There’s a natural affinity between hotels and travel. So, it shouldn’t come as any surprise that many hoteliers have deep-rooted wanderlust. In fact, dig deeper into the life of an hotelier, and you’ll invariably find a nomadic soul. That clearly applies to Craig Norris-Jones. “While in high school, I was employed part time at the Empress Hotel in Victoria,” begins the hotelier. “Following high school, my focus was on saving enough money to travel; hotel work enabled me to save enough to do so,” he adds, pointing to travels through Southern Africa.
After joining CP’s Empress Hotel full time in 1974, Norris-Jones heeded advice from his GM and mentor to get formal training, which led to studies at the British Columbia Institute of Technology. Not long after his graduation in 1978, Norris-Jones landed at Vancouver-based Coast Hotels where he helped expand the company into Western Canada and the U.S. Then, late last fall, the Edmonton native found a new home as GM of the Pan Pacific, which overlooks Vancouver’s stunning skyline. “The iconic Pan Pacific Vancouver is unique in its location and its status as the cornerstone development in the reshaping of Vancouver’s Coal Harbour,” boasts Norris-Jones.
What makes the hotel special, says Norris-Jones, is “the heartfelt passion the associates of the hotel have for service and care for the hotel.” The majestic views of Stanley Park and the North Shore don’t hurt either. “The jaw-dropping views from the Pan are two steps above any other,” boasts the hotelier of the property, which includes 503 guestrooms, including seven luxury suites overlooking the 270-degree views of the mountains, harbour and Stanley Park.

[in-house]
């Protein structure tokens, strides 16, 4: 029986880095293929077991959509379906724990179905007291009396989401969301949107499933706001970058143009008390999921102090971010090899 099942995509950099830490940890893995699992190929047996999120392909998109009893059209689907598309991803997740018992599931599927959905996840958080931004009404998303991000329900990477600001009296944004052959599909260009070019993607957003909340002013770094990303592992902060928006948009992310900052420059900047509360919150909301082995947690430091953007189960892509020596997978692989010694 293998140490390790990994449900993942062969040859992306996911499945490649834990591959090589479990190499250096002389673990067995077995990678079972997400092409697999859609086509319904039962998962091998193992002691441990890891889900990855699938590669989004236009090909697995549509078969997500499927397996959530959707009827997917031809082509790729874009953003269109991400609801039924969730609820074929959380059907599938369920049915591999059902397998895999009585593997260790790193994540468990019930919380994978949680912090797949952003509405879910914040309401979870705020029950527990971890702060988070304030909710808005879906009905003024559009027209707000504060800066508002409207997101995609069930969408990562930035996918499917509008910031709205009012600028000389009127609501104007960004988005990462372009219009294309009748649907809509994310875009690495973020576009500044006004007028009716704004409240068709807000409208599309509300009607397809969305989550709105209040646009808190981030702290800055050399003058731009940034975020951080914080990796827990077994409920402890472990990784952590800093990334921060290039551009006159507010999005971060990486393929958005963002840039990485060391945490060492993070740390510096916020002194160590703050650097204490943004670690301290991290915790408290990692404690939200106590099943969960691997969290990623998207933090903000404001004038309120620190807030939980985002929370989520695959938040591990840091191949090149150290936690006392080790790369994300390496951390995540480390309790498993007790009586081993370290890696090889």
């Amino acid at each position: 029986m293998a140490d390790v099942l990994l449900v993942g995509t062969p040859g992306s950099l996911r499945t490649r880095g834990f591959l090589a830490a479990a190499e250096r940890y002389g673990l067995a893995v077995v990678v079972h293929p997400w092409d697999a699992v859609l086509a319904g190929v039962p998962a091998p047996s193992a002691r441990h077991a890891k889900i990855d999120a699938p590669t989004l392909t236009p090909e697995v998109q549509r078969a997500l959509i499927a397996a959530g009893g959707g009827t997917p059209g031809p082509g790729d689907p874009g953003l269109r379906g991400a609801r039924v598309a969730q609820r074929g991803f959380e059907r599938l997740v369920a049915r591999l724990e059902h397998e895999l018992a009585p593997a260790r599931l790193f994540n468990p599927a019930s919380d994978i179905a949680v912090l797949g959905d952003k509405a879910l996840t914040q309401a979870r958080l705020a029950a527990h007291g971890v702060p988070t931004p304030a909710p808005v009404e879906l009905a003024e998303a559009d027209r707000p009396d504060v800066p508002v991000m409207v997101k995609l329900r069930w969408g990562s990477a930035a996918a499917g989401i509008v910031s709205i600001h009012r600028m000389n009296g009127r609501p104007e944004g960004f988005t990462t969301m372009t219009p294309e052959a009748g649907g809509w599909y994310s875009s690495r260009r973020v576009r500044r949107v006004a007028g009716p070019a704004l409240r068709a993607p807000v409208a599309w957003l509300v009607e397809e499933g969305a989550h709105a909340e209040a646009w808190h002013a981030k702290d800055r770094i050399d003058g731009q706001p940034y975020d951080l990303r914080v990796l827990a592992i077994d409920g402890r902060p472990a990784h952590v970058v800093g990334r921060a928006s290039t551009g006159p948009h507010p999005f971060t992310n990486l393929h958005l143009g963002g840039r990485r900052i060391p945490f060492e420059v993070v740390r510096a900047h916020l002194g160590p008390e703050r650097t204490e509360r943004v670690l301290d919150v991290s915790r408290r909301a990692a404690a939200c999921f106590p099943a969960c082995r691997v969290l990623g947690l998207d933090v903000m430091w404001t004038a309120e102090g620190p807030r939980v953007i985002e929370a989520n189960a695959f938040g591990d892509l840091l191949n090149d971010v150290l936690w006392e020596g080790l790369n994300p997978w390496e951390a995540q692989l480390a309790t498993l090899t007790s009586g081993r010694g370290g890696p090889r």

But, like most hoteliers, Norris-Jones’s biggest challenge is generating revenue. “The competition in Vancouver is fierce, so we have to meet the challenge head-on and then some.”
It may help that renovations are on the horizon at the hotel. “We’re fortunate to have a property that was well designed and constructed,” Norris-Jones says. “There were so many natural products installed in the original construction — Birdseye maple, marble, floor-to-ceiling glass, hardwood case goods in the guestrooms, crystal chandeliers; I could go on. Most of the suites and guestrooms are in excellent
shape, but the owners have always been serious about ensuring a proper upkeep and renovation schedule
To achieve operational success, the hotelier promotes a “be-prepared” service mantra to his team of 443 permanent and part-time associates. “You have to forecast accurately and ensure associates have the right equipment to do their jobs,” stresses Norris-Jones. “Similarly, staff needs to understand guests and anticipate their needs.” That means “being there,” physically and mentally. Logistics is key, the GM stresses. “Schedule accordingly; have the right staffing levels. The only thing worse than not enough staff, is having too many.”